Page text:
I would suggest that the smaller guy, waits a while to see if this is truly a consensus and not an interim step to something more horrifying, then update web sites to something like that.
I am afraid the ICO is going to have to remove Google Analytics from my cold dead hands (picture of me holding up a spreadsheet). So let us hope something appropriate can be worked out.
I was in Germany last week and noticed a headline in the local newspaper with forecasts for the upcoming election in North-Rhine Wesphalia. This included Piraten: 9%. My German is pretty bad but I could recognise the word - Pirates. It turns out that they have a membership in Germany of 25,000 and in the Schleswig-Hollstein state election they are also running at a projected 9%. Last year they did well in the Berlin elections with 8.9% of the vote giving them 15 seats.
Nearly one in ten voters are supporting a bunch of pirates and they are getting legislators elected - what is that about?
The Piraten party is standing on a platform of unrestricted Internet, and they are international with branches in many European countries including Great Britain. The platform of the British party includes:
- Ending surveillance.
- Ensure that everyone is guaranteed real freedom of speech
- Reforming copyright law to legalise non-commercial file sharing and reduce the period of copyright protection.
Basically they want to be able to legally pirate files, music, video and probably software.
It sounds outrageous; and it is! But I recall an article by the New York times technology correspondent David Pogue back in 2007. You can read it here http://pogue.blogs.nytimes.com/2007/12/20/the-generational-divide-in-copyright-morality/. It became obvious from his questioning of a student audience that they didn’t pirate music and films simply because they could get away with it. They just didn’t see that it was wrong to do so. It is worth reading the article because it graphically illustrates that young people just plain don’t get it.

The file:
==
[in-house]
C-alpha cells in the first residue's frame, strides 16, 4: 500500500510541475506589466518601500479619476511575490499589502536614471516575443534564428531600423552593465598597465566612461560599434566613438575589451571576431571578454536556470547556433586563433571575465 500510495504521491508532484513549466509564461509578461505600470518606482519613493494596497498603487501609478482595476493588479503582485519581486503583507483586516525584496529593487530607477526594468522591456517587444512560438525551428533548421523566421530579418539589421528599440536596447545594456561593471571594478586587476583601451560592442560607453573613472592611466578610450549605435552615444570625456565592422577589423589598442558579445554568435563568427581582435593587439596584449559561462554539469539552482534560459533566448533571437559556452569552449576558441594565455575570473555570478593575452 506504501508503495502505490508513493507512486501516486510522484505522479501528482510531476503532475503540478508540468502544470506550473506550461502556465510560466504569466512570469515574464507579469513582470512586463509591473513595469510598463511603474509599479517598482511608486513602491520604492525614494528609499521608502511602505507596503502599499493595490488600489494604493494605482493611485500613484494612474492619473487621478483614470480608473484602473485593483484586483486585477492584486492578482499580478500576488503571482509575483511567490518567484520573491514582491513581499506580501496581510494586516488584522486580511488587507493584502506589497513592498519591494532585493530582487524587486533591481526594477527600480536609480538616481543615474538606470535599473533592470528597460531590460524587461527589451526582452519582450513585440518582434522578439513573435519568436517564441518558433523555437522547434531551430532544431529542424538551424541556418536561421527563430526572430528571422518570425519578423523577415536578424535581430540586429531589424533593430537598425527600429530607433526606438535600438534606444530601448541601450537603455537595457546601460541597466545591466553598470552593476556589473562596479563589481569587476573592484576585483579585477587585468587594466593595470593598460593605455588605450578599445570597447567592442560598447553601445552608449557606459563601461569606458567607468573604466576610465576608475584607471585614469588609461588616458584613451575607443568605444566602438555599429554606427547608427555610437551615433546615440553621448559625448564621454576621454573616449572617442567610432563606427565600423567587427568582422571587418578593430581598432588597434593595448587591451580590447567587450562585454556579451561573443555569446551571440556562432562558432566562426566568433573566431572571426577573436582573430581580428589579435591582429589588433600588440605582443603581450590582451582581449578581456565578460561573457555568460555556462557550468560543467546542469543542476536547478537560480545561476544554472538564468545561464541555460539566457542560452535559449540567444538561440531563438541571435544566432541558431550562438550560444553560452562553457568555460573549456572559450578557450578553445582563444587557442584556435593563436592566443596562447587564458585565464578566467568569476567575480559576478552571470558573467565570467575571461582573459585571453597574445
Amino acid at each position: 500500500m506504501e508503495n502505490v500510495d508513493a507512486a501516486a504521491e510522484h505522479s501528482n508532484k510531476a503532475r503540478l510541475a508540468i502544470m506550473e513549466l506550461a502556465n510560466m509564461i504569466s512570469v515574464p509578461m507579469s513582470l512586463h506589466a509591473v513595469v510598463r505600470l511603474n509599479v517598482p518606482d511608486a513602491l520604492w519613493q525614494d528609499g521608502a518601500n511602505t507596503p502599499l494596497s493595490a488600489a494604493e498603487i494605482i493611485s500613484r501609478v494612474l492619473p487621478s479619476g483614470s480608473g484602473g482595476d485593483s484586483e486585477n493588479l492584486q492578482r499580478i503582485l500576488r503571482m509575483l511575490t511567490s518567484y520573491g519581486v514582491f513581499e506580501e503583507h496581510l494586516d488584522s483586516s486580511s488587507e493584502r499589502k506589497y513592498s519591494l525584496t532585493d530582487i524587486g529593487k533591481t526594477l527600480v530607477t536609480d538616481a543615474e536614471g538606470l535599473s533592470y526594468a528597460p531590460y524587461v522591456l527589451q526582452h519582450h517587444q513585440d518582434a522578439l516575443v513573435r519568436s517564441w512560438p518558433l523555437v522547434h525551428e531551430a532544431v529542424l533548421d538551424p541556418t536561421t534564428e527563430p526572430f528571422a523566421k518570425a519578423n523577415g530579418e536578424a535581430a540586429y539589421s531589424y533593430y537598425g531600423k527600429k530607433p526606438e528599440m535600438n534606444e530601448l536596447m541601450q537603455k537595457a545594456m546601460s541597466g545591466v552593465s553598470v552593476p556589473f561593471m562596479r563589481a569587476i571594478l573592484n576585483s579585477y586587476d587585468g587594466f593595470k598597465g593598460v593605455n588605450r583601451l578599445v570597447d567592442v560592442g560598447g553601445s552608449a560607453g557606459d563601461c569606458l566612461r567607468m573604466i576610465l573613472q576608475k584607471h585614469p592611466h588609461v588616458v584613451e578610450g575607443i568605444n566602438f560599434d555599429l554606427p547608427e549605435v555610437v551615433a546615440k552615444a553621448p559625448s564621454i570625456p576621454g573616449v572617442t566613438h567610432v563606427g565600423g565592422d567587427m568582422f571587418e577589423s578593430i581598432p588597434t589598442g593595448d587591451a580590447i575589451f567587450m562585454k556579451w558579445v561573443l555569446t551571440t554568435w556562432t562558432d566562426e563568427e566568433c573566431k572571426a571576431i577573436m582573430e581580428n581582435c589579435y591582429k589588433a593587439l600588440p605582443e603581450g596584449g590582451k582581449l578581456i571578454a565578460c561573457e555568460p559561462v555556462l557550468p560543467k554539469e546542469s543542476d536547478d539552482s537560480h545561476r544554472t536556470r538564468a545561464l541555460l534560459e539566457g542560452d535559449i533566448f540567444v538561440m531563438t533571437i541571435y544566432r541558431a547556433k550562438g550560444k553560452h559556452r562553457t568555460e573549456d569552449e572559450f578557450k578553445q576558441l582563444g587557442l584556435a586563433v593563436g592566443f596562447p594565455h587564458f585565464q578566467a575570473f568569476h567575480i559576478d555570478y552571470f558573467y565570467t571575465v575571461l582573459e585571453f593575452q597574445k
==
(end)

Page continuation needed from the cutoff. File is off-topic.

Now the Pirate party is cashing in on this and saying that if it isn’t wrong it shouldn’t be illegal. And a lot of young people are voting for them - in Germany at least.
The EU Cookie law is now in operation and websites are breaking the law if they create cookies without asking the user’s permission. Er.. um… that is most websites in the UK. Users of Google Analytics (about two-thirds of websites) who do not ask permission of users and get their acceptance, are breaking the law. The Information Commissioner’s Office (ICO) website has a little checkbox for you to click to give permission and only about 10% of visitors do so. This makes their analytics totally useless.
A recent interview in e-consultancy with Dave Evans, Group Manager for Business & Industry at the ICO, revealed what a mess we are in. Here are a few quotes:
"It is unlikely (though not impossible) that we would take action just for analytics cookies"
"Just because analytics cookies are caught by this law doesn’t mean a strict opt-in is necessary. It could, in some cases, be seen as an essential part of the relationship. "
“Therefore, can you be confident that your users know about cookies? In the medium to long-term, if lots of websites are more transparent about cookies and privacy, then users will become more informed and it will be easier to assume knowledge.
If we can operate on the basis that, since a website has made efforts to inform customers, and through this collective education process, people understand how and why online businesses are using their data, a website could claim with some justification that since we made it clear, and they are still using our website, opt-on consent may not be necessary. “
So that is all clear then.
What a total mess.
The minister in charge is Ed Vaizey. He needs to get a grip on this.
The Guardian today has an article that encapsulates the problem with British Business. Tesco are trying to break into the US market. It is an enterprise which is likely to be long and difficult with many mistakes on the way. But Tesco can afford it, and the long-term benefits are potentially huge.